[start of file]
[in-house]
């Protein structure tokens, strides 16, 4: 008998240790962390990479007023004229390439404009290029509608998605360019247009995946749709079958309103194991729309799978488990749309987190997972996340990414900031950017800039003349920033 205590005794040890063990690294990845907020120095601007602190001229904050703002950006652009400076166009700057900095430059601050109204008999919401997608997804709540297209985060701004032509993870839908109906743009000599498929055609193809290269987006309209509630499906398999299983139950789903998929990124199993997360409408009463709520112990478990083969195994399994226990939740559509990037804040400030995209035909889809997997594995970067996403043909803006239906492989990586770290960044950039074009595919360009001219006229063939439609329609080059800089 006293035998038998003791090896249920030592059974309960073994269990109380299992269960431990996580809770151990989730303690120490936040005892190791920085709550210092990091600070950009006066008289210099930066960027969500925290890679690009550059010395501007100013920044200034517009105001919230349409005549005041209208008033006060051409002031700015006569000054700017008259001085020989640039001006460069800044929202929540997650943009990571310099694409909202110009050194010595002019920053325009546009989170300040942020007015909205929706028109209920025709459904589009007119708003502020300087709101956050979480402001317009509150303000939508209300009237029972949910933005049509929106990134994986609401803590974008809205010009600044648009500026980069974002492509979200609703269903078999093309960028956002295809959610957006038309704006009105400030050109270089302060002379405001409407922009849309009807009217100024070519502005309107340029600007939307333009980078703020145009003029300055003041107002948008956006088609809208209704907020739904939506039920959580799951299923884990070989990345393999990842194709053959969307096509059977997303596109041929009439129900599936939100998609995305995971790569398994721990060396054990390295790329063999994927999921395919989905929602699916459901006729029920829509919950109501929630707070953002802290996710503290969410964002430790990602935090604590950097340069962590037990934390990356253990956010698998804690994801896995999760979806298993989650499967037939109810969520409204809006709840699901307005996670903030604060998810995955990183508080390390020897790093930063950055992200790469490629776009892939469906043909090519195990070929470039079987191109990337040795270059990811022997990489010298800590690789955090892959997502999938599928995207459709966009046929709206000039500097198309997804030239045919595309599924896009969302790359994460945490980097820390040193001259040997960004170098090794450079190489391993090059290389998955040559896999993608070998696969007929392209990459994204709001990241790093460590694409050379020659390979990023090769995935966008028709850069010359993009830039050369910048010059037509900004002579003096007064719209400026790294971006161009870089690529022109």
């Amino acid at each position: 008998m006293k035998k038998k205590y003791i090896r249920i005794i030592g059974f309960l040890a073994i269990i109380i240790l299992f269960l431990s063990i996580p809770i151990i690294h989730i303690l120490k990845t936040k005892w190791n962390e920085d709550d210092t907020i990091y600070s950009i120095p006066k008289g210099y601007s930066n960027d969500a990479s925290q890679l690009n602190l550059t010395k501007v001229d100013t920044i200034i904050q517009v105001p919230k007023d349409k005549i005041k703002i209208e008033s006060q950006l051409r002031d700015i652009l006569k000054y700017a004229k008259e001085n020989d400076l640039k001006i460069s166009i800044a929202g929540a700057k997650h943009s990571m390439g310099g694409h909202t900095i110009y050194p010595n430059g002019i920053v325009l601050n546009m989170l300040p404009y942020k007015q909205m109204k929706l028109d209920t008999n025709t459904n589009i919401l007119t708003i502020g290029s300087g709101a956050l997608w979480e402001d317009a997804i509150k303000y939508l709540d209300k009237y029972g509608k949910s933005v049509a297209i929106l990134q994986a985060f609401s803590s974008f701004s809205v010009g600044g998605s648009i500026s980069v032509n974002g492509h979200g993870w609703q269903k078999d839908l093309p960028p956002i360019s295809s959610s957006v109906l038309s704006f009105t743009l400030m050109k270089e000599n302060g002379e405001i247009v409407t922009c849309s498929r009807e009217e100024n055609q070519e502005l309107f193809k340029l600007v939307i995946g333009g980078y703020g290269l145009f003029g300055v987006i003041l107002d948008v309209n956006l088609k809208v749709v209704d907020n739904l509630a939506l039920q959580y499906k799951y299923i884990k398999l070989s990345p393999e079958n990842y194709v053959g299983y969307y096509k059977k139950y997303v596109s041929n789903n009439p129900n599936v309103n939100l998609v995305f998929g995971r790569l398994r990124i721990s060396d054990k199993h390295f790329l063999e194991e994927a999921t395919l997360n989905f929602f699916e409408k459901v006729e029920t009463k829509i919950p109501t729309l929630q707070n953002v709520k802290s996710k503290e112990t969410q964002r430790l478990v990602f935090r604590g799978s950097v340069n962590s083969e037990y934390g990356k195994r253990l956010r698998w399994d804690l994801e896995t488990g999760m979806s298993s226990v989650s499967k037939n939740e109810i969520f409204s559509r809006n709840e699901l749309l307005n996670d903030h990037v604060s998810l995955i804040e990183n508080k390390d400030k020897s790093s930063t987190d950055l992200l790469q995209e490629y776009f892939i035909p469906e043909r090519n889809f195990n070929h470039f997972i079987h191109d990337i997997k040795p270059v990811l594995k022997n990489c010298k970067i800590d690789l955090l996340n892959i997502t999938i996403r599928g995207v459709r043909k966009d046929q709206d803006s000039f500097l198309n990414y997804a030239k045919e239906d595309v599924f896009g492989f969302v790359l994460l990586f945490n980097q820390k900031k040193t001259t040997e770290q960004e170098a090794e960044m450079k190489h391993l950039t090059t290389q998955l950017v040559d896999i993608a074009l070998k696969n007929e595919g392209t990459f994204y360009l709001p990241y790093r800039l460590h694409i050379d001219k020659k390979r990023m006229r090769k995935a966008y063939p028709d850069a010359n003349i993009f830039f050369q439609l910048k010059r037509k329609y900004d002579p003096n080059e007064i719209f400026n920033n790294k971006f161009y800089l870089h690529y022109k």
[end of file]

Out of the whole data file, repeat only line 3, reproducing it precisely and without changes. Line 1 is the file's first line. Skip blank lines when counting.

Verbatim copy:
């Amino acid at each position: 008998m006293k035998k038998k205590y003791i090896r249920i005794i030592g059974f309960l040890a073994i269990i109380i240790l299992f269960l431990s063990i996580p809770i151990i690294h989730i303690l120490k990845t936040k005892w190791n962390e920085d709550d210092t907020i990091y600070s950009i120095p006066k008289g210099y601007s930066n960027d969500a990479s925290q890679l690009n602190l550059t010395k501007v001229d100013t920044i200034i904050q517009v105001p919230k007023d349409k005549i005041k703002i209208e008033s006060q950006l051409r002031d700015i652009l006569k000054y700017a004229k008259e001085n020989d400076l640039k001006i460069s166009i800044a929202g929540a700057k997650h943009s990571m390439g310099g694409h909202t900095i110009y050194p010595n430059g002019i920053v325009l601050n546009m989170l300040p404009y942020k007015q909205m109204k929706l028109d209920t008999n025709t459904n589009i919401l007119t708003i502020g290029s300087g709101a956050l997608w979480e402001d317009a997804i509150k303000y939508l709540d209300k009237y029972g509608k949910s933005v049509a297209i929106l990134q994986a985060f609401s803590s974008f701004s809205v010009g600044g998605s648009i500026s980069v032509n974002g492509h979200g993870w609703q269903k078999d839908l093309p960028p956002i360019s295809s959610s957006v109906l038309s704006f009105t743009l400030m050109k270089e000599n302060g002379e405001i247009v409407t922009c849309s498929r009807e009217e100024n055609q070519e502005l309107f193809k340029l600007v939307i995946g333009g980078y703020g290269l145009f003029g300055v987006i003041l107002d948008v309209n956006l088609k809208v749709v209704d907020n739904l509630a939506l039920q959580y499906k799951y299923i884990k398999l070989s990345p393999e079958n990842y194709v053959g299983y969307y096509k059977k139950y997303v596109s041929n789903n009439p129900n599936v309103n939100l998609v995305f998929g995971r790569l398994r990124i721990s060396d054990k199993h390295f790329l063999e194991e994927a999921t395919l997360n989905f929602f699916e409408k459901v006729e029920t009463k829509i919950p109501t729309l929630q707070n953002v709520k802290s996710k503290e112990t969410q964002r430790l478990v990602f935090r604590g799978s950097v340069n962590s083969e037990y934390g990356k195994r253990l956010r698998w399994d804690l994801e896995t488990g999760m979806s298993s226990v989650s499967k037939n939740e109810i969520f409204s559509r809006n709840e699901l749309l307005n996670d903030h990037v604060s998810l995955i804040e990183n508080k390390d400030k020897s790093s930063t987190d950055l992200l790469q995209e490629y776009f892939i035909p469906e043909r090519n889809f195990n070929h470039f997972i079987h191109d990337i997997k040795p270059v990811l594995k022997n990489c010298k970067i800590d690789l955090l996340n892959i997502t999938i996403r599928g995207v459709r043909k966009d046929q709206d803006s000039f500097l198309n990414y997804a030239k045919e239906d595309v599924f896009g492989f969302v790359l994460l990586f945490n980097q820390k900031k040193t001259t040997e770290q960004e170098a090794e960044m450079k190489h391993l950039t090059t290389q998955l950017v040559d896999i993608a074009l070998k696969n007929e595919g392209t990459f994204y360009l709001p990241y790093r800039l460590h694409i050379d001219k020659k390979r990023m006229r090769k995935a966008y063939p028709d850069a010359n003349i993009f830039f050369q439609l910048k010059r037509k329609y900004d002579p003096n080059e007064i719209f400026n920033n790294k971006f161009y800089l870089h690529y022109k």